19 weeks into the year & sometimes, nothing feels substantial
In this edition of seastarya: everyday life plot points, my thoughts on The Secret History by Donna Tartt (so far), & a moment of recognition for the whiny reflections piling up in my drafts that I’ll definitely learn from at some point
May is officially here and kicking. I embarked on many walks to my neighborhood coffee shop. I went on a baseball game excursion. I visited tide pools for the first time in more than six months (the picture above is of Aeolidia loui, one of the many gorgeous beautiful stunning sea slugs I saw that day). I traveled to see my partner in LA, and I cracked some major plot struggles in the silly little novel I’m working on. I logged out of my personal Instagram, but I made another video for work that I’m (probably way too) proud of. And we’re just a third of the way into the year, but I’m severely behind on my text messages (though no surprises here, really).
Mostly, I’ve been trying to embrace slowing down and staying present.
Right now, I’m in the midst of The Secret History by Donna Tartt, The Book of Delights by Ross Gay, Braiding Sweetgrass by Robin Wall Kimmerer (more on this coming in a currently half-drafted post that I’m trying *real* hard to actually finish), and The Screwtape Letters by C.S. Lewis. I’m three (soon to be four) books behind on my entirely arbitrary 2022 reading goal, but looking back, I think it’s very much due to selecting books that just take more time to take in.
The latter three books I listed (reasonably) don’t feel like inherently binge-able books solely because of how essay-based they are. The Secret History, though, was something I assumed I’d read in a few sittings based on the premise and the rave reviews I’ve come across, both online and by word of mouth. Turns out, I’m actually struggling to get through it because I find it incredibly dense and—to be honest—pretty boring. It’s packed with phenomenal writing that I recognize has immense layers within, but the narrative pace is glacial. It gives ✨literary🤌🏽✨ to the max.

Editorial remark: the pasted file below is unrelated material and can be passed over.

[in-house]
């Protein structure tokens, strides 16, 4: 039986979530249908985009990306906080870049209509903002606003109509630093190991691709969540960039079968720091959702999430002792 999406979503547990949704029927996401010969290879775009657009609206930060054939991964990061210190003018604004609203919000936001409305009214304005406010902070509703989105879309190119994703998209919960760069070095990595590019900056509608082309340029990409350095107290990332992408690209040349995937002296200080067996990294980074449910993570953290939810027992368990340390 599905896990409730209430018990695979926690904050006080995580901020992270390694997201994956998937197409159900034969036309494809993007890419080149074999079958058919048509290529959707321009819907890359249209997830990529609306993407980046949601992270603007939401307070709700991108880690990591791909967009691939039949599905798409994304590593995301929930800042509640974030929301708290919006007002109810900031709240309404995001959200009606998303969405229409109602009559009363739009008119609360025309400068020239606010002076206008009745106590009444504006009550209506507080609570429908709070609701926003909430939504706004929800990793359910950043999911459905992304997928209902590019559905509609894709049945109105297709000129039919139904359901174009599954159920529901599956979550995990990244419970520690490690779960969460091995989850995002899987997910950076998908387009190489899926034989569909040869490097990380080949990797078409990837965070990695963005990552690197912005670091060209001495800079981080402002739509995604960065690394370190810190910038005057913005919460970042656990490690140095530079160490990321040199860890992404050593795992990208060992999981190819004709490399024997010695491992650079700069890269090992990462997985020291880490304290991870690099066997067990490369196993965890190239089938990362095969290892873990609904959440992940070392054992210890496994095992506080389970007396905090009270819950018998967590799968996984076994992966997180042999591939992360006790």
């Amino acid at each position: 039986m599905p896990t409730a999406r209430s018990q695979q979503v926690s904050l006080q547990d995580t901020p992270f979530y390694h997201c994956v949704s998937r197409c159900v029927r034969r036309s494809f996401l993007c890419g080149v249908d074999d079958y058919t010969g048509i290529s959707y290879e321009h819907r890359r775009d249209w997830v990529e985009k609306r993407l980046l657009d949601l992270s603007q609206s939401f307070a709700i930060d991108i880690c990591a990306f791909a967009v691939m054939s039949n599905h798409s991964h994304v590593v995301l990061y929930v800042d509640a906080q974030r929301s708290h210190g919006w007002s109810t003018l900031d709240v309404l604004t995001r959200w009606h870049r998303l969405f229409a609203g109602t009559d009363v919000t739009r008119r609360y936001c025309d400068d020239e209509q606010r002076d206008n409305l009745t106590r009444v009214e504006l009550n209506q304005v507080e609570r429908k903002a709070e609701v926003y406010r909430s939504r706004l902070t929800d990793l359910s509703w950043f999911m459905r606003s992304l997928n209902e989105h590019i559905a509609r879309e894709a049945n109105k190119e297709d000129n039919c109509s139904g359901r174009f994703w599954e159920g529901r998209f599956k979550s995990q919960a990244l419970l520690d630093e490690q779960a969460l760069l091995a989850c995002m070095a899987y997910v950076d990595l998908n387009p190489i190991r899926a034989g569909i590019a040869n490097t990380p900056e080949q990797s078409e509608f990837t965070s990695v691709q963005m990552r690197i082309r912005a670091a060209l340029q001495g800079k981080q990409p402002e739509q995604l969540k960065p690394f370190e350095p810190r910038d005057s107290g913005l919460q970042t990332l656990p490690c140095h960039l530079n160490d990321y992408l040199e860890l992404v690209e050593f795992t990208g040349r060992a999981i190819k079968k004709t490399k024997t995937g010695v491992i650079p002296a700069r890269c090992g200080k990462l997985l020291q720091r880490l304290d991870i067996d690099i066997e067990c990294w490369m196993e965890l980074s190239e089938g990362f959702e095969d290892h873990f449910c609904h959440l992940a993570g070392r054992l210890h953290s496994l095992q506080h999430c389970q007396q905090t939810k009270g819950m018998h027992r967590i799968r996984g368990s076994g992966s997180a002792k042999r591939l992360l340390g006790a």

This book feels like it was written to be literature rather than a story … which is good and fine, especially considering the academia setting and (harmfully so) stereotypically intellectual characters, but as I cross the 60% mark in the book, I’m reckoning with the fact that my hard-literature muscle hasn’t been exercised in a long while. From the portion I’ve read, I understand that a big theme is descent-into-madness. I might change my mind on this once I finish reading (because it’s definitely at least good enough to make me want to complete it), but at this point I’m swimming in loose ends and cyclical pieces of story that I as a reader am being driven a little mad. Although, maybe that was intentional. For literary reasons.
Anyways, TL;DR my final feelings on this book are yet to be decided, but The Secret History definitely has contributed to my slow reading lately. Friends, hit me up if you want to start a book club for Highly Literary Works (to the ones who already have, I’ll be bugging you soon; as soon as I catch up on my 80,000+ aforementioned unread texts).
I imagined I’d pivot this newsletter as a place to document things I learned about science and museums and communication, media I consume, art-and-other projects I’m working on, growth of my houseplants … BUT (here comes the whining) lately, everything I draft with the intention to share, I end up deeming to exist in the realm of too-self-serving-for-a-public-blog. In the months since revamping and reviving this site, I’ve become intimately familiar with the nebulous and hyper-fixated self-awareness that’s arrived with my mid-twenties—realizing that it’s good and great to always externalize and document lessons in the moment for my future self to later reflect on … but also that, for me, many of those things aren’t quite meant for this newsletter that’s shared with other humans. (The emergent result of a dramatic-voice journal feels pretty ripe for future fiction projects, though.)
Teenage Arya would’ve hit publish on anything that had a whiff of opinion or reflection, full send. But as of now, I’m trying to practice organizing and re-organizing and re-re-organizing what I learn as a way to engage with things I’m interested in more meaningfully. In other words, slowing down and staying present.